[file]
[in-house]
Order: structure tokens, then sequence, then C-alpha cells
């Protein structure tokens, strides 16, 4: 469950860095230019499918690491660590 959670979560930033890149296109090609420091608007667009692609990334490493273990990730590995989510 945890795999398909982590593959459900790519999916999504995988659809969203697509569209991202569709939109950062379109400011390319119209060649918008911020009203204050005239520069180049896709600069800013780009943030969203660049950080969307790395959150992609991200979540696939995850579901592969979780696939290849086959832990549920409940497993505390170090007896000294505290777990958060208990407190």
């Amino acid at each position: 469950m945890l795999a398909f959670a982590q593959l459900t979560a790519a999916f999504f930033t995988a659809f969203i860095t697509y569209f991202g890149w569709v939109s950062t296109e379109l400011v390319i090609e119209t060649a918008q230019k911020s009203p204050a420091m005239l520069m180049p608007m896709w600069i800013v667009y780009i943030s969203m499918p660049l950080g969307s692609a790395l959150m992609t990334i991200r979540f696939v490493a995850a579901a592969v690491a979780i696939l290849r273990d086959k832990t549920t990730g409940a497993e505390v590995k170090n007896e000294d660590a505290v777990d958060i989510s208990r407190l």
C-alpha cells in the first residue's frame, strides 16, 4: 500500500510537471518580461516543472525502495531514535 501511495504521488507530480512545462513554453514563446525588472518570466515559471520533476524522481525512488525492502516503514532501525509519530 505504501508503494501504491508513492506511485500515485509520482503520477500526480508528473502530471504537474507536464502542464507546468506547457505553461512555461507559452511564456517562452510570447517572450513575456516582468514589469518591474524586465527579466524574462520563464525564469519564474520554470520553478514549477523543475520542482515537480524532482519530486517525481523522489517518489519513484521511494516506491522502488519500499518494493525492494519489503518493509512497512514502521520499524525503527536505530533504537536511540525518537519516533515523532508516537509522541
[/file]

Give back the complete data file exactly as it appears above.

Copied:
[in-house]
Order: structure tokens, then sequence, then C-alpha cells
């Protein structure tokens, strides 16, 4: 469950860095230019499918690491660590 959670979560930033890149296109090609420091608007667009692609990334490493273990990730590995989510 945890795999398909982590593959459900790519999916999504995988659809969203697509569209991202569709939109950062379109400011390319119209060649918008911020009203204050005239520069180049896709600069800013780009943030969203660049950080969307790395959150992609991200979540696939995850579901592969979780696939290849086959832990549920409940497993505390170090007896000294505290777990958060208990407190």
């Amino acid at each position: 469950m945890l795999a398909f959670a982590q593959l459900t979560a790519a999916f999504f930033t995988a659809f969203i860095t697509y569209f991202g890149w569709v939109s950062t296109e379109l400011v390319i090609e119209t060649a918008q230019k911020s009203p204050a420091m005239l520069m180049p608007m896709w600069i800013v667009y780009i943030s969203m499918p660049l950080g969307s692609a790395l959150m992609t990334i991200r979540f696939v490493a995850a579901a592969v690491a979780i696939l290849r273990d086959k832990t549920t990730g409940a497993e505390v590995k170090n007896e000294d660590a505290v777990d958060i989510s208990r407190l």
C-alpha cells in the first residue's frame, strides 16, 4: 500500500510537471518580461516543472525502495531514535 501511495504521488507530480512545462513554453514563446525588472518570466515559471520533476524522481525512488525492502516503514532501525509519530 505504501508503494501504491508513492506511485500515485509520482503520477500526480508528473502530471504537474507536464502542464507546468506547457505553461512555461507559452511564456517562452510570447517572450513575456516582468514589469518591474524586465527579466524574462520563464525564469519564474520554470520553478514549477523543475520542482515537480524532482519530486517525481523522489517518489519513484521511494516506491522502488519500499518494493525492494519489503518493509512497512514502521520499524525503527536505530533504537536511540525518537519516533515523532508516537509522541